A very Bad hand at Righting 2 …Director’s Cut with special features

Well, it’s Sunday again, and it turns out I feel it’s a bit incomplete without a post. So, here’s the deal. If you read most of this on Wednesday, then you can whizz straight to the end and then crack on with whatever creativities enmesh you right now. If you didn’t, then you’ll just have to begin at the beginning, or the afterthoughts will make no sense.

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I’m writing this early in the week, and possibly not in the right mind for balanced thoughtfulness.This morning I read Anthony Wilson’s post, After Paris … just follow the link, and read it for yourselves     http://anthonywilsonpoetry.com/   And then I read Bill Greenwell’s poem for this week. And then I had to write. Anthony Wilson writes about the responsibility on all writers to write in the cause of the reality and truth of how things are. Bill writes about the ways in which we are all being steadily imprisoned in the name of our freedoms. I’m writing out of anger. I am writing because meaning is being sucked out of language that’s used to justify the unjustifiable, and about the profoundly anti-social nature of the soi-disant ‘social media’. I am tired beyond belief of the 24/7 news reporting that is minimally concerned with informing and clarifying, and substitutes hypothesis and posturing for responsibly educating us all. I am angry at the universal and casual Bush-ism of a ‘war on terror’, and all the terrible errors that follow on the reification of an abstract word. A word. Words cause nothing. People with guns and bombs and emotional paralysis kill other people, and they do it in the name of more words. They do it in the name of democracy, without ever defining what that might be. They do it in the name of Islam, which is a short name for a splintered and internecine religion with as many warring factions as Christianity. A word used lazily and thoughtlessly without any reference to mutually exclusive and rhetorically inconvenient schisms, say between Sunnis and Shias. Like Christianity, and the sectarian rhetoric of the euphemistic Irish ‘Troubles’. Anthony Wilson is right to invoke Seamus Heaney in After Paris. Think of him and threats to his friends and his family because he wouldn’t let his language and his poetry be allied to the half truths of dogmatic opposition. I am writing because I’m tired of the easy and uncommitted emotionalism that can be loosed on the world at the touch of a Twitter ‘enter’ key, or on railings in all our towns and cities for the cost of a bunch of flowers. I am tired of the OMG of texting atheists and the post-Diana and post 9/11 righteousness that commits us to nothing at all.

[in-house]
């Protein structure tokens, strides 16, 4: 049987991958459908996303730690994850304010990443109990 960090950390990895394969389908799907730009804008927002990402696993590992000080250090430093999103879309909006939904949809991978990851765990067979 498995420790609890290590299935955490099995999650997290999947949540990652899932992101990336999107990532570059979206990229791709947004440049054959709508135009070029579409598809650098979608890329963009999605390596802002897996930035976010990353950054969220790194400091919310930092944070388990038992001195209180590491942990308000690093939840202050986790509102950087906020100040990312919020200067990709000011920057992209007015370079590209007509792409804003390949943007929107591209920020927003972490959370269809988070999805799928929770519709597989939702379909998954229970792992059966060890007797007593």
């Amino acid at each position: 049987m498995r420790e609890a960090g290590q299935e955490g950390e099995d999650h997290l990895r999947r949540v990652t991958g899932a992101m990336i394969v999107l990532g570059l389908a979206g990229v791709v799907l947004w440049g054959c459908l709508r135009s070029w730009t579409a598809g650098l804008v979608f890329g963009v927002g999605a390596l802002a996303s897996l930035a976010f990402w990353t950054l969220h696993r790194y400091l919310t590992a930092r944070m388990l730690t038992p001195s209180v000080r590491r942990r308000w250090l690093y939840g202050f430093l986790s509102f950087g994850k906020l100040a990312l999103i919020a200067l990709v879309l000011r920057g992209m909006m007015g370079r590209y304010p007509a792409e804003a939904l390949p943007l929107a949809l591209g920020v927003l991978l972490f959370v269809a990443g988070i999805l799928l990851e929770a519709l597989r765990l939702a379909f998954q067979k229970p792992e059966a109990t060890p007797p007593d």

On Saturday I was a Poetry Business Writing Day. One exercise grew out of a poem: Known to the guards. I should have made a note of the poet. Someone will tell me. It’s a poem about how a child might be frightened into an unshakeable belief in the omnisicience and omnipotence of the forces of law and order, even if it’s actually only a fat member of the Garda on a bicycle. Peter Sansom asked us to to reflect fast on early brushes with authority. Normally, this would have sent me into Stan Barstow/Dylan Thomas territory. But this happened instead. It has no title, and it’s not been tidied up.

I want no more nostalgia, for whatever reason;

how can I, in a week of hostage, sieges, men in black

with guns as big as wardrobes, Kevlar vests, black boots,

helmets like the eyes of flies, the chatter of static, the racketting

senselessness of helicopters, blue strobing convoys

barrelling through siling rain and spray

and the breathless wet-yourself excitement

of the newsmen endlessly recycling scraps of film and tape,

and sputtering phone-in answers and solutions

no one wants to hear, the bigotry the fury,

the fictitious facebook solidarities,

the cursor click that tells the world that now,

today Je Suis Charlie

and redfaced politicians photo-opping

their temporary indignation in between

their destruction of the welfare state

and growing fat with hedgefund managers and oligarchs,